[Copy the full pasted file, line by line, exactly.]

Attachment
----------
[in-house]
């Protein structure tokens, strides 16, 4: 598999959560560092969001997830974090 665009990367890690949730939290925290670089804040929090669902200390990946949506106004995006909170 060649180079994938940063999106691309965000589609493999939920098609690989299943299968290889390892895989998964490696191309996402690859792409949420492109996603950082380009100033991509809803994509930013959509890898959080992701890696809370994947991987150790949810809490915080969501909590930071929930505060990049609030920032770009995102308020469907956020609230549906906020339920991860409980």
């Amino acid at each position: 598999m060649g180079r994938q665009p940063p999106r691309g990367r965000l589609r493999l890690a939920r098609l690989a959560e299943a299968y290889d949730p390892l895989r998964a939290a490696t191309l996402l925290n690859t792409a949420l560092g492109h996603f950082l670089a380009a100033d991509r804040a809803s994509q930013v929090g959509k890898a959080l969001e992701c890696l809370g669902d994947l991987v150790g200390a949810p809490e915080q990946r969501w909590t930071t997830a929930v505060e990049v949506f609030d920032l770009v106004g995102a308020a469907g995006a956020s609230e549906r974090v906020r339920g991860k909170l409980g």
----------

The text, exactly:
[in-house]
């Protein structure tokens, strides 16, 4: 598999959560560092969001997830974090 665009990367890690949730939290925290670089804040929090669902200390990946949506106004995006909170 060649180079994938940063999106691309965000589609493999939920098609690989299943299968290889390892895989998964490696191309996402690859792409949420492109996603950082380009100033991509809803994509930013959509890898959080992701890696809370994947991987150790949810809490915080969501909590930071929930505060990049609030920032770009995102308020469907956020609230549906906020339920991860409980």
């Amino acid at each position: 598999m060649g180079r994938q665009p940063p999106r691309g990367r965000l589609r493999l890690a939920r098609l690989a959560e299943a299968y290889d949730p390892l895989r998964a939290a490696t191309l996402l925290n690859t792409a949420l560092g492109h996603f950082l670089a380009a100033d991509r804040a809803s994509q930013v929090g959509k890898a959080l969001e992701c890696l809370g669902d994947l991987v150790g200390a949810p809490e915080q990946r969501w909590t930071t997830a929930v505060e990049v949506f609030d920032l770009v106004g995102a308020a469907g995006a956020s609230e549906r974090v906020r339920g991860k909170l409980g």